RALEIGH, N.C. — The rate of autism spectrum disorders in North Carolina exceeds the national rate, which is higher than previously thought, according to a new study by the Centers for Disease Control and Prevention.
“This is a huge wake-up call for the community,” said Kim Shufran, executive director of the iCan House, a nonprofit organization in Winston-Salem that educates and supports people with social challenges and their families. “We cannot ignore data like this.”
About 1 in 70 children have an autism spectrum disorder in North Carolina, according to a news release by Julie Daniels, a researcher at UNC Chapel Hill who collaborated on the CDC study.
In the United States, about 1 in 88 children have ASD, higher than previous estimates released in 2009, which found 1 in 110 children diagnosed with autism or a related disorder.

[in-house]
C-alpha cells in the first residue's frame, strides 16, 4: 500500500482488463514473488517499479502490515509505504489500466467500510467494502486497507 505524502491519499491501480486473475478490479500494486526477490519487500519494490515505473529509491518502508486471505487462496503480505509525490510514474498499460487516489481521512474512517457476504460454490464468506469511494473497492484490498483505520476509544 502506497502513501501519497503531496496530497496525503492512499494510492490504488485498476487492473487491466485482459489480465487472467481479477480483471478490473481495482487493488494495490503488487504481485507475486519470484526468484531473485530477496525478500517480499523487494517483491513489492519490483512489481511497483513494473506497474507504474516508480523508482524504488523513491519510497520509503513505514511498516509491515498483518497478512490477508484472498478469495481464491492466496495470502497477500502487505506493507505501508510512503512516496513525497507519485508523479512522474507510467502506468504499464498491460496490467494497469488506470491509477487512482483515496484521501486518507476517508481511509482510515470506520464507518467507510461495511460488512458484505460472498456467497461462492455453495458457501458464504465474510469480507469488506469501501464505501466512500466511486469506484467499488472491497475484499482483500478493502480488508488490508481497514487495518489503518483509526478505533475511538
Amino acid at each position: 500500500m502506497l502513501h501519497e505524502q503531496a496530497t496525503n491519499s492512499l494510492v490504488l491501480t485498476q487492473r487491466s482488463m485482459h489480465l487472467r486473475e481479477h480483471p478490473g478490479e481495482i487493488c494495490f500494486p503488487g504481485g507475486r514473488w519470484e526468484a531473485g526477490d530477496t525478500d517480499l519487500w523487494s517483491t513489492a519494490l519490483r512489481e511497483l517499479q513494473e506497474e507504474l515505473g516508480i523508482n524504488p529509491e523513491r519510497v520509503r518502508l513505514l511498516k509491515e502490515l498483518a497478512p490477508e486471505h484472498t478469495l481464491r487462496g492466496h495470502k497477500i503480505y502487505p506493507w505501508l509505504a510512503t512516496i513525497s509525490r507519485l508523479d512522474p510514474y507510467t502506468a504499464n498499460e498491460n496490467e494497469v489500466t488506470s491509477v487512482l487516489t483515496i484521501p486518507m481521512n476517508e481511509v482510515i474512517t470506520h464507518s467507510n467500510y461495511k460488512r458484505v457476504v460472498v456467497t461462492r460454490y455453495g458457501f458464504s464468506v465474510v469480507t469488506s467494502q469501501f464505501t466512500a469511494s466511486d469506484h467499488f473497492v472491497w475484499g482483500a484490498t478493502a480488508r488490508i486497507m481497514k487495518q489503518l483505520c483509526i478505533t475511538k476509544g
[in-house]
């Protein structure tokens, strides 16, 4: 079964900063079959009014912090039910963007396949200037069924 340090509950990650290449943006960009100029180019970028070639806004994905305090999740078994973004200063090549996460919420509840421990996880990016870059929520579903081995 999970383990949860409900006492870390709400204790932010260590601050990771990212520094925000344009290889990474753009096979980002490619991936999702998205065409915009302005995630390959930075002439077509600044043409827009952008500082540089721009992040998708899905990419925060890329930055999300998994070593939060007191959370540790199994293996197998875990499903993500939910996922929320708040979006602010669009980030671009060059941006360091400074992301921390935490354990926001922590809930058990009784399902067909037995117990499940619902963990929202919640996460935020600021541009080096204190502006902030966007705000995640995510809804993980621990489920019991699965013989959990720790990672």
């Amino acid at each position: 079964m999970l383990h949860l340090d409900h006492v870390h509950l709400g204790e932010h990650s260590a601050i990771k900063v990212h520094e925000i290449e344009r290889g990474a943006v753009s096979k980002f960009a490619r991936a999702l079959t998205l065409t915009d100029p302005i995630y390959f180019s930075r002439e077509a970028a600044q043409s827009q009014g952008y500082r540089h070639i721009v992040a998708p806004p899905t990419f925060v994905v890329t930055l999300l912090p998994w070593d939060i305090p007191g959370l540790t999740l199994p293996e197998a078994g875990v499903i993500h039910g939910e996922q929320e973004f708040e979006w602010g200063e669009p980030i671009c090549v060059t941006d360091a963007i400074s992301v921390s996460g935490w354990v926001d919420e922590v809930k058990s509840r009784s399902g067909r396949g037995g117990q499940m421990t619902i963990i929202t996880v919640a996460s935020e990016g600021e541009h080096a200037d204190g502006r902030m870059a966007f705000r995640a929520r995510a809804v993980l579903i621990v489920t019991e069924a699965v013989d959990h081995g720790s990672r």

Health officials attribute the increase largely to better recognition of cases, through wide screening and better diagnosis. But the search for the cause of autism is only beginning, and officials acknowledge that other factors may be helping to drive up the numbers.
Several central North Carolina counties, including Forsyth, were used as part of the national study. In central North Carolina, 525 children were identified with autistic disorder, Asperger’s syndrome or pervasive developmental disorder from among 36,913 children who were 8 years old.
This article was written by Bertrand M. Gutierrez and originally published by The Winston-Salem Journal. Click here to read more.